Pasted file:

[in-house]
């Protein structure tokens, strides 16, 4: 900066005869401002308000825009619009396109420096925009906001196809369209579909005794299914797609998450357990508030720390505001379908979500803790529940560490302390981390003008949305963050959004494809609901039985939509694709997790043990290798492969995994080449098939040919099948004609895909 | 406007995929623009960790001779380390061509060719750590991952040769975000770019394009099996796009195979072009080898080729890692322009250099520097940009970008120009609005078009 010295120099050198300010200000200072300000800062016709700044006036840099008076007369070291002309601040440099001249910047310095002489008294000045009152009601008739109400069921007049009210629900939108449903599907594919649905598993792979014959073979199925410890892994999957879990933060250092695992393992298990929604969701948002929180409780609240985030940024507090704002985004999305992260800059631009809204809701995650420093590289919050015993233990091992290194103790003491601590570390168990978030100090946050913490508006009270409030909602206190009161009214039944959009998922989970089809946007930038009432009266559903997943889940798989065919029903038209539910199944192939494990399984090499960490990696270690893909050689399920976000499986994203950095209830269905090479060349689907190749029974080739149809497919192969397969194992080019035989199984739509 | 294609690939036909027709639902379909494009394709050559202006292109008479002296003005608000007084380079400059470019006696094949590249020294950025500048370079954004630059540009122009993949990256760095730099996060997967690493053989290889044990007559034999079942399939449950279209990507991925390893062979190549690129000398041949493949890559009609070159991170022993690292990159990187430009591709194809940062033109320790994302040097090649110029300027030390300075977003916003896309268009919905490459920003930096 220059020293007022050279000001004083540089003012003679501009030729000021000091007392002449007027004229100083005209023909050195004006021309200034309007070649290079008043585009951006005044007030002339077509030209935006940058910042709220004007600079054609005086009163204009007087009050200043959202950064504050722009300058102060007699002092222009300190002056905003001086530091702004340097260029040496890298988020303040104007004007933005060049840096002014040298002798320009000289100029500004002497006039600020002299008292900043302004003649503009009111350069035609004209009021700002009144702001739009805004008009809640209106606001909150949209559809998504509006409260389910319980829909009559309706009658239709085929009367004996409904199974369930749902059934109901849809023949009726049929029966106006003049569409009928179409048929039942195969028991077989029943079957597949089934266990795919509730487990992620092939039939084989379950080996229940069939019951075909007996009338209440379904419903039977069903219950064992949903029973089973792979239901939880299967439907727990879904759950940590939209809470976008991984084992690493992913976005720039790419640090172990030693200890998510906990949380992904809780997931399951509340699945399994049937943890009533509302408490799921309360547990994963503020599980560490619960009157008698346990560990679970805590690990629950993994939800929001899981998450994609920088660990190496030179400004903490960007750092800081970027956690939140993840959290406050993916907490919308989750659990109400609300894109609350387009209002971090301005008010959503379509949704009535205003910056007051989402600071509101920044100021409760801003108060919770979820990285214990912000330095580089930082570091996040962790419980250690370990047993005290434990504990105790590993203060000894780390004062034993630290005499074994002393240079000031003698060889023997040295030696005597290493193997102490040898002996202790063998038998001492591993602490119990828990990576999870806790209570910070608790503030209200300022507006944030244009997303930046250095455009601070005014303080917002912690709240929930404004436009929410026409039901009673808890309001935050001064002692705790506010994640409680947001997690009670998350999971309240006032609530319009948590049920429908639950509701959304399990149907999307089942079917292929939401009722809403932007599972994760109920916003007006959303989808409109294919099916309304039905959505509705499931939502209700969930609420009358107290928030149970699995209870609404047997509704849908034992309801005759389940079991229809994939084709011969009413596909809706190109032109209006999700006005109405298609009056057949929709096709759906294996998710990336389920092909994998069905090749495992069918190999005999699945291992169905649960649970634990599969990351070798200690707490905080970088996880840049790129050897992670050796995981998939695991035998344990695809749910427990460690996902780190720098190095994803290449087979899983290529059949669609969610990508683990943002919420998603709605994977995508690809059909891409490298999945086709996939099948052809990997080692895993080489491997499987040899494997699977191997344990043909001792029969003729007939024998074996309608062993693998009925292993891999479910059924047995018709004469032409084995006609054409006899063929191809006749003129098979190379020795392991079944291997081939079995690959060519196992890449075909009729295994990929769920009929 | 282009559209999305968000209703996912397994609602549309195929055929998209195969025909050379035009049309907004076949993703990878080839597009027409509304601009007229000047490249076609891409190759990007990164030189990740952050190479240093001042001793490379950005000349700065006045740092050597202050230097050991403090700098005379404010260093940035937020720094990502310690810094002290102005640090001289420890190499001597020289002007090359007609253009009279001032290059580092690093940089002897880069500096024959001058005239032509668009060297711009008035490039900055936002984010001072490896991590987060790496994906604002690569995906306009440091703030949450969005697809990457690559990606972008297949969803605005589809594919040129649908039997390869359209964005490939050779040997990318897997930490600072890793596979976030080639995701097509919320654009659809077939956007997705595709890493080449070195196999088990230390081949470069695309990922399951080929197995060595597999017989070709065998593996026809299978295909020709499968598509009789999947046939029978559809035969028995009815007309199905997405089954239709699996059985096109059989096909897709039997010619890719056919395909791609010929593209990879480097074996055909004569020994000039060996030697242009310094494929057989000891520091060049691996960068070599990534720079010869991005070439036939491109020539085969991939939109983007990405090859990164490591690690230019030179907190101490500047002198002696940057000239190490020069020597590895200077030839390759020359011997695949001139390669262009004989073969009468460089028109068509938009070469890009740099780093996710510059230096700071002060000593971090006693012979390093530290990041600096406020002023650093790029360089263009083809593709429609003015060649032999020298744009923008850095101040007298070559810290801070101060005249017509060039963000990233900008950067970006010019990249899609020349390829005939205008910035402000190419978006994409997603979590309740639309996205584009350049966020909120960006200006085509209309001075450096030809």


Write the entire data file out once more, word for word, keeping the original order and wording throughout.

[in-house]
């Protein structure tokens, strides 16, 4: 900066005869401002308000825009619009396109420096925009906001196809369209579909005794299914797609998450357990508030720390505001379908979500803790529940560490302390981390003008949305963050959004494809609901039985939509694709997790043990290798492969995994080449098939040919099948004609895909 | 406007995929623009960790001779380390061509060719750590991952040769975000770019394009099996796009195979072009080898080729890692322009250099520097940009970008120009609005078009 010295120099050198300010200000200072300000800062016709700044006036840099008076007369070291002309601040440099001249910047310095002489008294000045009152009601008739109400069921007049009210629900939108449903599907594919649905598993792979014959073979199925410890892994999957879990933060250092695992393992298990929604969701948002929180409780609240985030940024507090704002985004999305992260800059631009809204809701995650420093590289919050015993233990091992290194103790003491601590570390168990978030100090946050913490508006009270409030909602206190009161009214039944959009998922989970089809946007930038009432009266559903997943889940798989065919029903038209539910199944192939494990399984090499960490990696270690893909050689399920976000499986994203950095209830269905090479060349689907190749029974080739149809497919192969397969194992080019035989199984739509 | 294609690939036909027709639902379909494009394709050559202006292109008479002296003005608000007084380079400059470019006696094949590249020294950025500048370079954004630059540009122009993949990256760095730099996060997967690493053989290889044990007559034999079942399939449950279209990507991925390893062979190549690129000398041949493949890559009609070159991170022993690292990159990187430009591709194809940062033109320790994302040097090649110029300027030390300075977003916003896309268009919905490459920003930096 220059020293007022050279000001004083540089003012003679501009030729000021000091007392002449007027004229100083005209023909050195004006021309200034309007070649290079008043585009951006005044007030002339077509030209935006940058910042709220004007600079054609005086009163204009007087009050200043959202950064504050722009300058102060007699002092222009300190002056905003001086530091702004340097260029040496890298988020303040104007004007933005060049840096002014040298002798320009000289100029500004002497006039600020002299008292900043302004003649503009009111350069035609004209009021700002009144702001739009805004008009809640209106606001909150949209559809998504509006409260389910319980829909009559309706009658239709085929009367004996409904199974369930749902059934109901849809023949009726049929029966106006003049569409009928179409048929039942195969028991077989029943079957597949089934266990795919509730487990992620092939039939084989379950080996229940069939019951075909007996009338209440379904419903039977069903219950064992949903029973089973792979239901939880299967439907727990879904759950940590939209809470976008991984084992690493992913976005720039790419640090172990030693200890998510906990949380992904809780997931399951509340699945399994049937943890009533509302408490799921309360547990994963503020599980560490619960009157008698346990560990679970805590690990629950993994939800929001899981998450994609920088660990190496030179400004903490960007750092800081970027956690939140993840959290406050993916907490919308989750659990109400609300894109609350387009209002971090301005008010959503379509949704009535205003910056007051989402600071509101920044100021409760801003108060919770979820990285214990912000330095580089930082570091996040962790419980250690370990047993005290434990504990105790590993203060000894780390004062034993630290005499074994002393240079000031003698060889023997040295030696005597290493193997102490040898002996202790063998038998001492591993602490119990828990990576999870806790209570910070608790503030209200300022507006944030244009997303930046250095455009601070005014303080917002912690709240929930404004436009929410026409039901009673808890309001935050001064002692705790506010994640409680947001997690009670998350999971309240006032609530319009948590049920429908639950509701959304399990149907999307089942079917292929939401009722809403932007599972994760109920916003007006959303989808409109294919099916309304039905959505509705499931939502209700969930609420009358107290928030149970699995209870609404047997509704849908034992309801005759389940079991229809994939084709011969009413596909809706190109032109209006999700006005109405298609009056057949929709096709759906294996998710990336389920092909994998069905090749495992069918190999005999699945291992169905649960649970634990599969990351070798200690707490905080970088996880840049790129050897992670050796995981998939695991035998344990695809749910427990460690996902780190720098190095994803290449087979899983290529059949669609969610990508683990943002919420998603709605994977995508690809059909891409490298999945086709996939099948052809990997080692895993080489491997499987040899494997699977191997344990043909001792029969003729007939024998074996309608062993693998009925292993891999479910059924047995018709004469032409084995006609054409006899063929191809006749003129098979190379020795392991079944291997081939079995690959060519196992890449075909009729295994990929769920009929 | 282009559209999305968000209703996912397994609602549309195929055929998209195969025909050379035009049309907004076949993703990878080839597009027409509304601009007229000047490249076609891409190759990007990164030189990740952050190479240093001042001793490379950005000349700065006045740092050597202050230097050991403090700098005379404010260093940035937020720094990502310690810094002290102005640090001289420890190499001597020289002007090359007609253009009279001032290059580092690093940089002897880069500096024959001058005239032509668009060297711009008035490039900055936002984010001072490896991590987060790496994906604002690569995906306009440091703030949450969005697809990457690559990606972008297949969803605005589809594919040129649908039997390869359209964005490939050779040997990318897997930490600072890793596979976030080639995701097509919320654009659809077939956007997705595709890493080449070195196999088990230390081949470069695309990922399951080929197995060595597999017989070709065998593996026809299978295909020709499968598509009789999947046939029978559809035969028995009815007309199905997405089954239709699996059985096109059989096909897709039997010619890719056919395909791609010929593209990879480097074996055909004569020994000039060996030697242009310094494929057989000891520091060049691996960068070599990534720079010869991005070439036939491109020539085969991939939109983007990405090859990164490591690690230019030179907190101490500047002198002696940057000239190490020069020597590895200077030839390759020359011997695949001139390669262009004989073969009468460089028109068509938009070469890009740099780093996710510059230096700071002060000593971090006693012979390093530290990041600096406020002023650093790029360089263009083809593709429609003015060649032999020298744009923008850095101040007298070559810290801070101060005249017509060039963000990233900008950067970006010019990249899609020349390829005939205008910035402000190419978006994409997603979590309740639309996205584009350049966020909120960006200006085509209309001075450096030809």